Online health hub launched by doctor and pharmacist from UEA
- Credit: Neil Didsbury
Two University of East Anglia (UEA) graduates have teamed up to launch an online health hub, where patients can talk to a pharmacist or order medication from their phone.
Oskar Wendowski and Thuria Abduljhbar, a pharmacist and doctor respectively, were inspired to create their start-up, e-Surgery, while working on the frontline of the NHS.
Dr Wendowski, who graduated with a PhD from UEA this year, said: 'Working in community pharmacy for the last five years I have seen the effect of continuous NHS funding cuts first-hand. Many pharmacies are closing their doors and the workload is ever increasing. I've lost count of the number of times when I simply did not have the time to help patients referred to us. It's simply not good enough and the patients deserve better.
'We saw more and more than we did not have the time to speak to people and give them advice, and at the same time the NHS is saying to people go see your pharmacist.'
After the pair, who both live in Norwich, had the idea, they approached the Enterprise Centre at UEA, which helps students get businesses off the ground.
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And they were lucky enough to win two grants to help them start their business.
Either through a mobile app or on their website, patients are able to speak directly to a pharmacist either on the phone or through a live chat service, who can give advice on minor ailments. Photos can be sent to help with diagnoses too.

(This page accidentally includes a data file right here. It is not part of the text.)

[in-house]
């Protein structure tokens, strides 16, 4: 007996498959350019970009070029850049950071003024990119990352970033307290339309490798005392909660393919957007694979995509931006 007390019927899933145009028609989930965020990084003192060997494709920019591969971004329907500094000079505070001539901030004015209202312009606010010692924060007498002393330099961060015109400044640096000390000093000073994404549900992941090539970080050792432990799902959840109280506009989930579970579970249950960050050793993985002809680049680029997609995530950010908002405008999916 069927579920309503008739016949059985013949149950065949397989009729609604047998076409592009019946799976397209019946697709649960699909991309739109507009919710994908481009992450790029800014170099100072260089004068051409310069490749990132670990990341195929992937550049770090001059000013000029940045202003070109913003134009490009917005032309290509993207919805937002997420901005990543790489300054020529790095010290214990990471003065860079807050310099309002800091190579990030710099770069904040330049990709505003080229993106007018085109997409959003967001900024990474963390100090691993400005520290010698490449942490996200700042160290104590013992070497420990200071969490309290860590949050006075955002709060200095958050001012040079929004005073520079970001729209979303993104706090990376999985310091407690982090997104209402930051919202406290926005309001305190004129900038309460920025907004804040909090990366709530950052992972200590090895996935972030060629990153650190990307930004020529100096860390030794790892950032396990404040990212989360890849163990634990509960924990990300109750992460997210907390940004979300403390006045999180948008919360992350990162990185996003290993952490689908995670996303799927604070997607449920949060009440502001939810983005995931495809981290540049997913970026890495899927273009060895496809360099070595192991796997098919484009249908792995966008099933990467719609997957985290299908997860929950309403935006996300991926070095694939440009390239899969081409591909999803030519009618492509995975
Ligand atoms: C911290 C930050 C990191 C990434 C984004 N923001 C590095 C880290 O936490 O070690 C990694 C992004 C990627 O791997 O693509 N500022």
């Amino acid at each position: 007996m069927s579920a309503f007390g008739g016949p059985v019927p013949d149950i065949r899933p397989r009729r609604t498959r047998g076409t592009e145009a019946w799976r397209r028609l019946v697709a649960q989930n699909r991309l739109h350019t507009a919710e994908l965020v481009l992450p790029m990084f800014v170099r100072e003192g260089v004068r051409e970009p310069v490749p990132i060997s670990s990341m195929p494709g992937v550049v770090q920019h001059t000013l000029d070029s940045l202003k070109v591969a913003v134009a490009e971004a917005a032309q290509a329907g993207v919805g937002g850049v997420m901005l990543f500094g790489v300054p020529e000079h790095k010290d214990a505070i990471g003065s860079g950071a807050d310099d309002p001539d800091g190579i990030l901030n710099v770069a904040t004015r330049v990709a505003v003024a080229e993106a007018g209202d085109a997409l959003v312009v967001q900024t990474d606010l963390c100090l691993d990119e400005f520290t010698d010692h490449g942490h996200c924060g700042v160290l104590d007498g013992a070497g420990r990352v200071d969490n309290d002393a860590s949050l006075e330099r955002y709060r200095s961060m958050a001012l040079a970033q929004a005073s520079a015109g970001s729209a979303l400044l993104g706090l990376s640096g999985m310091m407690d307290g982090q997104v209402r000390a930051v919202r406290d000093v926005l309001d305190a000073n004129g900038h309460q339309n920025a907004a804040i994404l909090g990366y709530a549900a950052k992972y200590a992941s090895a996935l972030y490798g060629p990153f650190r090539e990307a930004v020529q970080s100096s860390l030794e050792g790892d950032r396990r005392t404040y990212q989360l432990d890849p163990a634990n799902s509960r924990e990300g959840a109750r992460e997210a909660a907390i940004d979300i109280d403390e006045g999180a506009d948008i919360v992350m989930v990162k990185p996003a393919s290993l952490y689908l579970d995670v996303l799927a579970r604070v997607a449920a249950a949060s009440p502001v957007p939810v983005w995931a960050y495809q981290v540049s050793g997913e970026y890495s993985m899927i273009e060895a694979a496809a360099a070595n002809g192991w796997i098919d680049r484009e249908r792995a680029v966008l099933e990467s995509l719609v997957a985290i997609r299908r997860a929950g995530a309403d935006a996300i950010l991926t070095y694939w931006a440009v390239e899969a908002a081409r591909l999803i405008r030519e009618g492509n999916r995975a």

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But the couple said the set up was not a step towards NHS privatisation, as the pharmacist consultation was free.
Dr Abduljhbar, who also works at the James Paget Hospital in Gorleston, said it could mean fewer people are sent to A&E either by the NHS 111 service or because they feel their wait for a GP appointment was too long.
She said: 'I've had a lot of experience with, for example, NHS 111 when I've been working in A&E and honestly I think it's a poor service. If you say any trigger words they don't distinguish between say chest pain for a panic attack or a heart attack and send you to A&E.'
She said she had seen a patient in A&E who had a false nail lodged in her finger, and wanted it looked at, but was told it would be a six-week wait to see her GP.
Dr Abduljhbar, 24, said having professionals medics on board at e-Surgery meant they would be able to assess whether symptoms were serious and a pharmacist could have helped the patient with the injured finger.
To make the business viable, they would also offer a private medication service where drugs could be shipped to patients.
Dr Abduljhbar said this would help women, for example, who suffered with recurrent urinary tract infections and wanted to have antibiotics on hand.
Or patients who wanted to order medications to cure a sexually transmitted infection, but did not want to go to a clinic.
She stressed all medication would be checked for patient safety by an experienced GP, at the moment this was Dr Abduljhbar's mother Athra Mahdi, a GP of 20 years.
And the start-up was a truly family affair to begin with, as Dr Abduljhbar's sister Heba, 18, was currently helping out before starting at UEA this month.
Dr Abduljhbar added: 'In a desperate bid to avoid the six-week wait to see your GP or a night wasted in A&E, a soaring number of patients are turning to Dr Google for medical advice. But the internet can be wildly inaccurate and dangerous.
'E-Surgery will give patients free access to a registered pharmacist who can give quality advice and make recommendations for treatments that are proven safe.'
Dr Wendowski, 31, said: 'We want to show people that online healthcare is quite helpful from the pharmacist side and it's quite a beneficial service for people.'
E-surgery launches on September 10.